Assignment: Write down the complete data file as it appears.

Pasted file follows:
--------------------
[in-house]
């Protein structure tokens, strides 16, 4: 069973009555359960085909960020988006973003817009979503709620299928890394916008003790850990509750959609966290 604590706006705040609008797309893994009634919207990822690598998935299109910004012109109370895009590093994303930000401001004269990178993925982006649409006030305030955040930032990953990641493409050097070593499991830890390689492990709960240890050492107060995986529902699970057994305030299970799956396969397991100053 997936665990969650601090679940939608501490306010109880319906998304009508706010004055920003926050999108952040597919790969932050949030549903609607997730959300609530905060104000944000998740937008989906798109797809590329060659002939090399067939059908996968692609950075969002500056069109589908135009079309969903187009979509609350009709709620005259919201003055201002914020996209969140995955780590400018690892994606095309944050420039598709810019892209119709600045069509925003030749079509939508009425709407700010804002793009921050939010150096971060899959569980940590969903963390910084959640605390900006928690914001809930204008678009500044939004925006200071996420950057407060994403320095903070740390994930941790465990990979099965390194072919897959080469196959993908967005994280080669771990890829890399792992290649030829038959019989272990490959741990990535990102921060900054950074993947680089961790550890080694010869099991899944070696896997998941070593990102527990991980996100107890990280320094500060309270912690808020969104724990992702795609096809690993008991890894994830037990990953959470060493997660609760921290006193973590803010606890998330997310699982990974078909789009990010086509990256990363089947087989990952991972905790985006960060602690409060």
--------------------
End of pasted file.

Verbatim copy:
[in-house]
């Protein structure tokens, strides 16, 4: 069973009555359960085909960020988006973003817009979503709620299928890394916008003790850990509750959609966290 604590706006705040609008797309893994009634919207990822690598998935299109910004012109109370895009590093994303930000401001004269990178993925982006649409006030305030955040930032990953990641493409050097070593499991830890390689492990709960240890050492107060995986529902699970057994305030299970799956396969397991100053 997936665990969650601090679940939608501490306010109880319906998304009508706010004055920003926050999108952040597919790969932050949030549903609607997730959300609530905060104000944000998740937008989906798109797809590329060659002939090399067939059908996968692609950075969002500056069109589908135009079309969903187009979509609350009709709620005259919201003055201002914020996209969140995955780590400018690892994606095309944050420039598709810019892209119709600045069509925003030749079509939508009425709407700010804002793009921050939010150096971060899959569980940590969903963390910084959640605390900006928690914001809930204008678009500044939004925006200071996420950057407060994403320095903070740390994930941790465990990979099965390194072919897959080469196959993908967005994280080669771990890829890399792992290649030829038959019989272990490959741990990535990102921060900054950074993947680089961790550890080694010869099991899944070696896997998941070593990102527990991980996100107890990280320094500060309270912690808020969104724990992702795609096809690993008991890894994830037990990953959470060493997660609760921290006193973590803010606890998330997310699982990974078909789009990010086509990256990363089947087989990952991972905790985006960060602690409060």